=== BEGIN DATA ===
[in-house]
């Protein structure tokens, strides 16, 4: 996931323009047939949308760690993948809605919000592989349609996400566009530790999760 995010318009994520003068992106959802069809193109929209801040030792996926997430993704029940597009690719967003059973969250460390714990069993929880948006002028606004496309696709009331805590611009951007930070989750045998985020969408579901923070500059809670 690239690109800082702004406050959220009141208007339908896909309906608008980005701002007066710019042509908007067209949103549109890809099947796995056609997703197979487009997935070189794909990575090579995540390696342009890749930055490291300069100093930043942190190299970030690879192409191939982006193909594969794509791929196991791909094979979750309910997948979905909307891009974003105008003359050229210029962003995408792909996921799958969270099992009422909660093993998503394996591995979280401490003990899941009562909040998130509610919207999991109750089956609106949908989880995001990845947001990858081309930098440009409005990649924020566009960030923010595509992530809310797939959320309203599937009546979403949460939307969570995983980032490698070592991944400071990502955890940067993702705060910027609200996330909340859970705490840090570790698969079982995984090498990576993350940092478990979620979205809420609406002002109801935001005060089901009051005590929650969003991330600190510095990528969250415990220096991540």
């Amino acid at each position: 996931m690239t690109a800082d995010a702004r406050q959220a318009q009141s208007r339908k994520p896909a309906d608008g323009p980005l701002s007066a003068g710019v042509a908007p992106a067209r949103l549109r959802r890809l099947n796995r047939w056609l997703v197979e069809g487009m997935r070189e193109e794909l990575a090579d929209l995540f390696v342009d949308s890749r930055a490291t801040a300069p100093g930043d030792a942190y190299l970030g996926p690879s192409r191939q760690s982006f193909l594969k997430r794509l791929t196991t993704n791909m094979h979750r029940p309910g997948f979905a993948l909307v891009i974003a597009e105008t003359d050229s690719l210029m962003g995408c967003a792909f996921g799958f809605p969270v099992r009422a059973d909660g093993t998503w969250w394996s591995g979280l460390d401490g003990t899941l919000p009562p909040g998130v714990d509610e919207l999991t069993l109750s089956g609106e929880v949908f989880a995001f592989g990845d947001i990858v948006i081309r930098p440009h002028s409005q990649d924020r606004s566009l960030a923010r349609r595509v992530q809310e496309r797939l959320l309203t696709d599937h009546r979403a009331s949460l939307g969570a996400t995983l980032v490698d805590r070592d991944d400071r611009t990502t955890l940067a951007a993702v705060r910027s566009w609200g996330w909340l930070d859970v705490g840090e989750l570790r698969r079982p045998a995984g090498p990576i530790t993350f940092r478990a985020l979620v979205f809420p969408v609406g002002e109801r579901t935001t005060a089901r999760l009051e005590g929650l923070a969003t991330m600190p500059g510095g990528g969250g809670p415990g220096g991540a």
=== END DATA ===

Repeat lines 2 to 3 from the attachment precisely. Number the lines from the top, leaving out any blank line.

């Protein structure tokens, strides 16, 4: 996931323009047939949308760690993948809605919000592989349609996400566009530790999760 995010318009994520003068992106959802069809193109929209801040030792996926997430993704029940597009690719967003059973969250460390714990069993929880948006002028606004496309696709009331805590611009951007930070989750045998985020969408579901923070500059809670 690239690109800082702004406050959220009141208007339908896909309906608008980005701002007066710019042509908007067209949103549109890809099947796995056609997703197979487009997935070189794909990575090579995540390696342009890749930055490291300069100093930043942190190299970030690879192409191939982006193909594969794509791929196991791909094979979750309910997948979905909307891009974003105008003359050229210029962003995408792909996921799958969270099992009422909660093993998503394996591995979280401490003990899941009562909040998130509610919207999991109750089956609106949908989880995001990845947001990858081309930098440009409005990649924020566009960030923010595509992530809310797939959320309203599937009546979403949460939307969570995983980032490698070592991944400071990502955890940067993702705060910027609200996330909340859970705490840090570790698969079982995984090498990576993350940092478990979620979205809420609406002002109801935001005060089901009051005590929650969003991330600190510095990528969250415990220096991540």
């Amino acid at each position: 996931m690239t690109a800082d995010a702004r406050q959220a318009q009141s208007r339908k994520p896909a309906d608008g323009p980005l701002s007066a003068g710019v042509a908007p992106a067209r949103l549109r959802r890809l099947n796995r047939w056609l997703v197979e069809g487009m997935r070189e193109e794909l990575a090579d929209l995540f390696v342009d949308s890749r930055a490291t801040a300069p100093g930043d030792a942190y190299l970030g996926p690879s192409r191939q760690s982006f193909l594969k997430r794509l791929t196991t993704n791909m094979h979750r029940p309910g997948f979905a993948l909307v891009i974003a597009e105008t003359d050229s690719l210029m962003g995408c967003a792909f996921g799958f809605p969270v099992r009422a059973d909660g093993t998503w969250w394996s591995g979280l460390d401490g003990t899941l919000p009562p909040g998130v714990d509610e919207l999991t069993l109750s089956g609106e929880v949908f989880a995001f592989g990845d947001i990858v948006i081309r930098p440009h002028s409005q990649d924020r606004s566009l960030a923010r349609r595509v992530q809310e496309r797939l959320l309203t696709d599937h009546r979403a009331s949460l939307g969570a996400t995983l980032v490698d805590r070592d991944d400071r611009t990502t955890l940067a951007a993702v705060r910027s566009w609200g996330w909340l930070d859970v705490g840090e989750l570790r698969r079982p045998a995984g090498p990576i530790t993350f940092r478990a985020l979620v979205f809420p969408v609406g002002e109801r579901t935001t005060a089901r999760l009051e005590g929650l923070a969003t991330m600190p500059g510095g990528g969250g809670p415990g220096g991540a």